I can’t believe my little brother is going to turn 37 this year. By 37, he should have had children of his own, a home of his own, a job to keep him going.

But he has spent over half of his life in jail.

Iqbal was around 17 years old when the police arrested him, and took him to an unknown location. It was two weeks after that when we finally got to see Iqbal again, in the lock-up of the Kothiala Police Station.

To see anyone in that state is difficult. When it’s your little brother, it can crush you.

He looked so feeble. Swollen feet, bruised and scratched all over. He was always a quiet boy, often bullied at school. His teachers said he was slow. But this was the first time I saw him this silent, in complete surrender.

He whispered to me that they had coerced him into confessing to killing someone. He cried that the torture had been so vicious, he would have said anything to make it stop.

Iqbal and his friends have done something wrong, no doubt. They attempted to rob a van coming back from Duggal Pind. It was dark, and they were teenagers who were looking for an easy target. Poverty can drive you to do that. They had guns for show. None of them knew how to actually use one. So it is no surprise that when the people in the car resisted, these teenage boys panicked and fired the gun. Rasheed, father of 5, died when a bullet ricocheted off of the steering wheel and killed him.

At that time, we didn’t even know if we had to hire a lawyer. We aren’t literate people. We were in trouble because of the political pressure on the police to find the culprit, and we had no knowledge that one could hire a lawyer for the police station too.

Bills have a way of piling up, whether it’s legal fees or simply the commute of going back and forth between courts and the police station. And in our effort to ply through them, to save Iqbal’s life, we lost all that we had. Our home got destroyed and we have nothing left. Nothing to get our children educated with, or to sustain our lives with. My children couldn’t go to school because of our poverty and because of all the money we had to spend on this case.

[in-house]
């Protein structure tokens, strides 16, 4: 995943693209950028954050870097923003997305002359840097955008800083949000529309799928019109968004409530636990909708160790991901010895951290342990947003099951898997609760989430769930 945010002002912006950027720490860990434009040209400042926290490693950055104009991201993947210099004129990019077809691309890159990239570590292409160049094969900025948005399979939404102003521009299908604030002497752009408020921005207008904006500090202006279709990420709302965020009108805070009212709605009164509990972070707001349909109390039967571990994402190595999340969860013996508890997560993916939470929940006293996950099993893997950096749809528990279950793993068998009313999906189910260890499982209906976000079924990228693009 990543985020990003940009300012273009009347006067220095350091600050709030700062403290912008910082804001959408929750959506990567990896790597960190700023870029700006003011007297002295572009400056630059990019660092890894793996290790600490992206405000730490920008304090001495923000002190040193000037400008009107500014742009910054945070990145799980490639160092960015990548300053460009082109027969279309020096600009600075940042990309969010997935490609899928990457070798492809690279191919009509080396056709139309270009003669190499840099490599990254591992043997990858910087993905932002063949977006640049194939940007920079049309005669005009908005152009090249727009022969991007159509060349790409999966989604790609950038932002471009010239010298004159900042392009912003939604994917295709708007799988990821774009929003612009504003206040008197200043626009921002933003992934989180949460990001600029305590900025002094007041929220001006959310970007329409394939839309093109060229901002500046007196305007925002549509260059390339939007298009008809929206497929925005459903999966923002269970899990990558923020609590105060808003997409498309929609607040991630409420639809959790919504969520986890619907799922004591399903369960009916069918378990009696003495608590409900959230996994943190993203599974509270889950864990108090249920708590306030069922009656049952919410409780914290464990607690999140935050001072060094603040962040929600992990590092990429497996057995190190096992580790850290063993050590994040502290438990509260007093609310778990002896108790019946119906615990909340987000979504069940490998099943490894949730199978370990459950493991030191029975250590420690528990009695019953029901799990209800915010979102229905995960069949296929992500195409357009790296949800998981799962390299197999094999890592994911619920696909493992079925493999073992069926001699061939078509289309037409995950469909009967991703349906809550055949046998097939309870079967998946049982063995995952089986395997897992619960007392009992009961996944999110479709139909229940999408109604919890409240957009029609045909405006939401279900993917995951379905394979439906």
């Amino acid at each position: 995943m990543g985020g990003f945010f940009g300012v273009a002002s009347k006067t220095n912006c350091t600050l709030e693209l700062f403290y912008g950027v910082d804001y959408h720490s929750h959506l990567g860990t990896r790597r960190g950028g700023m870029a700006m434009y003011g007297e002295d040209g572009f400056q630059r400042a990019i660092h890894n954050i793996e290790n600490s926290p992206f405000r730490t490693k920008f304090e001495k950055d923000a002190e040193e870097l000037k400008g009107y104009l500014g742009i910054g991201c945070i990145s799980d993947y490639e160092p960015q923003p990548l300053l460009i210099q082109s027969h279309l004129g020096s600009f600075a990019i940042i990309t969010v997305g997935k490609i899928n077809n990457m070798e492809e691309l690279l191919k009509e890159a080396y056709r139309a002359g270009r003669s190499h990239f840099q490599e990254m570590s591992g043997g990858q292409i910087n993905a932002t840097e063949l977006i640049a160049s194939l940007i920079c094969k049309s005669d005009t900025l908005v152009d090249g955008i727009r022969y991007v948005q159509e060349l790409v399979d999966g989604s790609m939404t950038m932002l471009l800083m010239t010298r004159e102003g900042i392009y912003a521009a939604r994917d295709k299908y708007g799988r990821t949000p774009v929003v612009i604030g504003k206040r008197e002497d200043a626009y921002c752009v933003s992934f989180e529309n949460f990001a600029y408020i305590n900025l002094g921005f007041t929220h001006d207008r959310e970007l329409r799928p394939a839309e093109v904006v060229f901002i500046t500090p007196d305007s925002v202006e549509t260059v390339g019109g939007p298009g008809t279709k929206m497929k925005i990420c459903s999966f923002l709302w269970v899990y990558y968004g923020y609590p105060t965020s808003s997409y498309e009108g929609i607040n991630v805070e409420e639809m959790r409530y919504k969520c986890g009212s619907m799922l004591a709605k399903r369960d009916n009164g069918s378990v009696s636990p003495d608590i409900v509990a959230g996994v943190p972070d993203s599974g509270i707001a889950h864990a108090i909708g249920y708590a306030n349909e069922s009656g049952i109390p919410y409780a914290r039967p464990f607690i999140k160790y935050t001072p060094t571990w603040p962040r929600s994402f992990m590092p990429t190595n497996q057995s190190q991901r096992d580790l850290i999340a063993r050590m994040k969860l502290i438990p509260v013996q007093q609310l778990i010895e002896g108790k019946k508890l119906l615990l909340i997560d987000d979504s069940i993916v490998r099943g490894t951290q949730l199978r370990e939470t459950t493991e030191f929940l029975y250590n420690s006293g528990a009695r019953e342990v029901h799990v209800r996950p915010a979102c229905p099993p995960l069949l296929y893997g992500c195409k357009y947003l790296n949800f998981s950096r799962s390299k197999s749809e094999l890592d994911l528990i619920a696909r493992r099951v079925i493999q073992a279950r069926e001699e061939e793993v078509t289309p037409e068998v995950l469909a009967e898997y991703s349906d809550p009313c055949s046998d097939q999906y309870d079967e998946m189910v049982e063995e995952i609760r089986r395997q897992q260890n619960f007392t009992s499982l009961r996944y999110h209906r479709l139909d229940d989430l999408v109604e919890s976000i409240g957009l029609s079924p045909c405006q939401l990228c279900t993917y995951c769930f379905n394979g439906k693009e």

Our father also died of grief after years of struggling with Iqbal’s case.

When the case was heard in Gujranwala, four of the five teenagers were sentenced to ten years each. They have all served these out, and have since come back to their homes and families.

But, Iqbal was sentenced to death, and twenty years of imprisonment. 17 years old, and condemned to hang. The police wrote in the FIR and the testimonies that he was the one who fired the shots, and that’s why he was given a higher sentence. Our lawyer had argued in court that Iqbal was a juvenile and should not be sentenced to death. Then the court had ordered a medical board which reported that Iqbal’s age was between 16 and 17-and-a-half at the time of occurrence, and all the courts also accepted that his age was below 18. But to no avail.

From the Anti Terrorism Court, all the way to the Supreme Court, his age at the time of the crime was ignored. In a panic, convinced I was going to lose my brother, I reached out to the victim’s son. My desperation overcame any hubris I had.

Waheed was livid that I had the audacity to ask him to forgive who he thought was his father’s killer.

But I went again. And again. His anger slowly chipped away.

And one day, in his infinite generosity, he told me – that God has punished Iqbal. He said, “Allah teaches us to forgive our enemies,” and that is what he has done.

We took news of this compromise to the Supreme Court. But even after listening to the heir’s statement, the court did not release my brother. It upheld the decision. The court said that this offence under 396 was non-compoundable, and that they could not accept the certificate of compromise.

At 37, Iqbal understands life in jail better than he would outside it. My little brother remains on death row, when the law wouldn’t keep him there and the victim’s family wouldn’t keep him there. So why does he continue to live in constant fear of dying?

In 2017, requests for Iqbal’s execution were forwarded by Gujrat jail. Due to the intervention of Justice Project Pakistan and the National Commission on Human Rights, Iqbal remains alive today. Under the Juvenile Justice System Ordinance, Iqbal’s minority would make his execution wrongful. The NCHR directed the Home Department to conduct an inquiry in July 2016. This has still not happened.